As the largest Hindu temple in Southeast Asia, the beautiful and graceful temple of Prambanan is a magnificent spectacle and an icon of Indonesia’s cultural heritage.
Located about 17 kilometers from Yogyakarta and not far from the Buddhist Borobudur temple, the proximity of the two temples tells us that on Java, Buddhism and Hinduism lived peacefully next to one another. The top of the main shrine is visible from a great distance and rises high above the scattered ruins of the former temples. Prambanan is the masterpiece of Hindu culture of the tenth century.
Prambanan Temple is locally known as the Roro Jonggrang Temple, or the Temple of the “Slender Virgin”, it is the biggest and most beautiful Hindu temple in Indonesia. The temple complex of Prambanan lies among green fields and villages. It has eight shrines, of which the three main ones are dedicated to Shiva, Vishnu and Brahma. The main temple of Shiva rises to a height of 130 feet and houses the magnificent statue of Shiva’s consort, Durga. There are 224 temples in the complex; three of them, the main temples are Brahma Temple in the north, Vishnu Temple in the south, and the biggest among the three which lies between Brahma and Vishnu temples is Shiva Temple (47 meters high).
Prambanan and Roro Jonggrang
Prambanan is often called Roro Jonggrang temple after the local name of the Durga statue enshrined in one side of the Shiva temple (Loro Jonggrang means “Slender Virgin”). The substitution of Durga for a more locally-derived god occurred through the fame of an ancient legend. According to legend, the statue of Durga is actually the petrified body of Loro Jonggrang, the daughter of King Ratu Boko. When prince Bandung Bandawasa asked for her hand in marriage, the king answered that he could have her only if he could kill him in battle. In the ensuing fight, the prince killed Ratu Boko. Loro Jonggrang did not wish to marry the murderer of her father, so she asked of him an impossible task: build 1,000 temples in one night. If he fulfilled the task, he could marry her.
Bandung nearly accomplished the job by securing an army of spirits through the help of his dead father. The supernatural laborers erected temples at lightning speed, and Loro Jonggrang realized that Bandung would finish before daybreak. To stop him, Loro Jonggrang pounded on a rice block, making the cocks in the neighborhood wake up early and call the arrival of dawn. Hearing this, Bandung’s army of spirits feared the daylight and rushed away from their work, leaving just a single temple unfinished. In fury, Bandung cursed Roro Jonggrang and had her body turned to stone. Through the intervention of Shiva, the petrified body became the idol that now stands in the north cella of the Siva temple at Candi Prambanan. The statue of a slender virgin graces the main Prambanan temple, while a group of temples nearby is called the Candi Sewu or the Thousand Temples.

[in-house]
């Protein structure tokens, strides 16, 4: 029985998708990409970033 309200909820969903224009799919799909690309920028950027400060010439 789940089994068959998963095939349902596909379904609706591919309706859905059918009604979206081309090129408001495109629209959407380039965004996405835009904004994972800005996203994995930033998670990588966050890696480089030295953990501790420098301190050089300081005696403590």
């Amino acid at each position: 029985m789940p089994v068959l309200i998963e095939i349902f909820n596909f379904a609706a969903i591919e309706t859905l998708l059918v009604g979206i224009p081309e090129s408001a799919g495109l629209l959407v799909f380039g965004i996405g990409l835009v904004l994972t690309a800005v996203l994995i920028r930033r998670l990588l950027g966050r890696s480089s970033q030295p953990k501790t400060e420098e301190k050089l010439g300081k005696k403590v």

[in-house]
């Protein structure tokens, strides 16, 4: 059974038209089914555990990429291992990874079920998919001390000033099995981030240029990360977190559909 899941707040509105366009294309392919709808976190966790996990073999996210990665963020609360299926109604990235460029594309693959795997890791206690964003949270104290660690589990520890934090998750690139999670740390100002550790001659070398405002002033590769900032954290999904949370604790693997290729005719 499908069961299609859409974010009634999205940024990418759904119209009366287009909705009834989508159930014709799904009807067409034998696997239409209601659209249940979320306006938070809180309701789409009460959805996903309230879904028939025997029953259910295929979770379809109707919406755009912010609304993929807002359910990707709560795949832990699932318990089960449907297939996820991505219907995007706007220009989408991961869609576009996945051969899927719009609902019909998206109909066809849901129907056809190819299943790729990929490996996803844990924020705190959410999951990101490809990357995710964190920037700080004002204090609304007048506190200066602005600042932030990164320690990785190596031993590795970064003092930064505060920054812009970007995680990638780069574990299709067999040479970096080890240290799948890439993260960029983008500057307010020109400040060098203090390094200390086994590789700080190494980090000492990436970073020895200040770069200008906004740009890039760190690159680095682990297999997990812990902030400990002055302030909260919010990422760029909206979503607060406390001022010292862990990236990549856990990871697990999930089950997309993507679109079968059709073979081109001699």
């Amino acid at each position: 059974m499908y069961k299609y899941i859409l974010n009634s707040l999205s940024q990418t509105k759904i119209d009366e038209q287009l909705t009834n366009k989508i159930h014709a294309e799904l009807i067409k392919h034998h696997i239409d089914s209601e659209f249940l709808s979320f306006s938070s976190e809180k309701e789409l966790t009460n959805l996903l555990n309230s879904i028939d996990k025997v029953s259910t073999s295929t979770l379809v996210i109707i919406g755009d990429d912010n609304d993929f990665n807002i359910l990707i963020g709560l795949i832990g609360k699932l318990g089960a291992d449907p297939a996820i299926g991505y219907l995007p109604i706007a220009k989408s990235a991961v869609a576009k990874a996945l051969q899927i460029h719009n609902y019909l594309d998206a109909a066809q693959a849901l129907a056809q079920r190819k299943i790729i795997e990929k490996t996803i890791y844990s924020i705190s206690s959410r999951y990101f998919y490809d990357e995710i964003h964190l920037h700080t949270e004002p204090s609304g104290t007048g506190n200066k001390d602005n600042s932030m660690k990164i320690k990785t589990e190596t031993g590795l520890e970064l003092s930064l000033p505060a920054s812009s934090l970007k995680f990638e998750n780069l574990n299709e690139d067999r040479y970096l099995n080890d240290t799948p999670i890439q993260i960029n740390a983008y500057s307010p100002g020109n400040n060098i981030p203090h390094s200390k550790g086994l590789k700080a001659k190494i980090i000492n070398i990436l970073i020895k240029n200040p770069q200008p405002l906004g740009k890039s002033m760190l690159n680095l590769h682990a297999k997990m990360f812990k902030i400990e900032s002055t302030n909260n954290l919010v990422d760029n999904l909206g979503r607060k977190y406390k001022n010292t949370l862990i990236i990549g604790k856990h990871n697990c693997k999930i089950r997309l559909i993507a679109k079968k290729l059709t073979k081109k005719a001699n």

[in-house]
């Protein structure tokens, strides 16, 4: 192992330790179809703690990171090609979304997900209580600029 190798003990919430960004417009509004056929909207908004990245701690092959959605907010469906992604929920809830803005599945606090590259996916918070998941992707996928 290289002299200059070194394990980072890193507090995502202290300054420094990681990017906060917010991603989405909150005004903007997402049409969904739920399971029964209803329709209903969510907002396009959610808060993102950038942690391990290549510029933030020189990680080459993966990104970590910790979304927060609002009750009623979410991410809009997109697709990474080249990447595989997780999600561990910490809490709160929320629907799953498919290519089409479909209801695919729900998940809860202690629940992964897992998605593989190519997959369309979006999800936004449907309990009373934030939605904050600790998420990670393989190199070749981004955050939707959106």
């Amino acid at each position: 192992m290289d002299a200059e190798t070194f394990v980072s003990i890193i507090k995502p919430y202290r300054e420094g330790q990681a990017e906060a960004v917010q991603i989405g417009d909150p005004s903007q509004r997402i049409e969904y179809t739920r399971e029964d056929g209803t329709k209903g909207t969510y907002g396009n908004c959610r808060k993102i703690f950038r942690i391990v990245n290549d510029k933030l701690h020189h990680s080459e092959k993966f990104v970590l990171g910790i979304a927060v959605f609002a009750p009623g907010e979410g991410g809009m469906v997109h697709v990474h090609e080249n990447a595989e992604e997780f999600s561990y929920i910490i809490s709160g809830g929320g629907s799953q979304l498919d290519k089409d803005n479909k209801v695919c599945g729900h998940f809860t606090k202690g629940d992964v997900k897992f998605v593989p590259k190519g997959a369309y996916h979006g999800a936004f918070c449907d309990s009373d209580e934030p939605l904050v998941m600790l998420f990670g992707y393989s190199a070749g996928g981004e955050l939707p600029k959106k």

In recent centuries, the fame of Roro Jonggrang spread far and wide, and the original purpose of the temple was forgotten as worshipers flocked to her small cella, leaving offerings of food, money, and gifts. Early foreigners who visited the temple often had trouble reaching the statue with all of the offerings clogging the narrow passage. Of the idol herself, the numerous hands of the worshipers had rubbed the breasts and stomach to a smooth sheen, giving the appearance of shining metal.
After hundreds of years of neglect, the Prambanan temple was rediscovered by CA Lons, a Dutchman, in 1733. Since then, this temple has been revitalized and today is widely regarded as the most beautiful and graceful Hindu temple in Indonesia.
The grandeur, complexity, and integrated architectural concept of Prambanan makes this a truly amazing structure. As a unique cultural and architectural marvel, Prambanan was declared a World Heritage site in 1991 by UNESCO.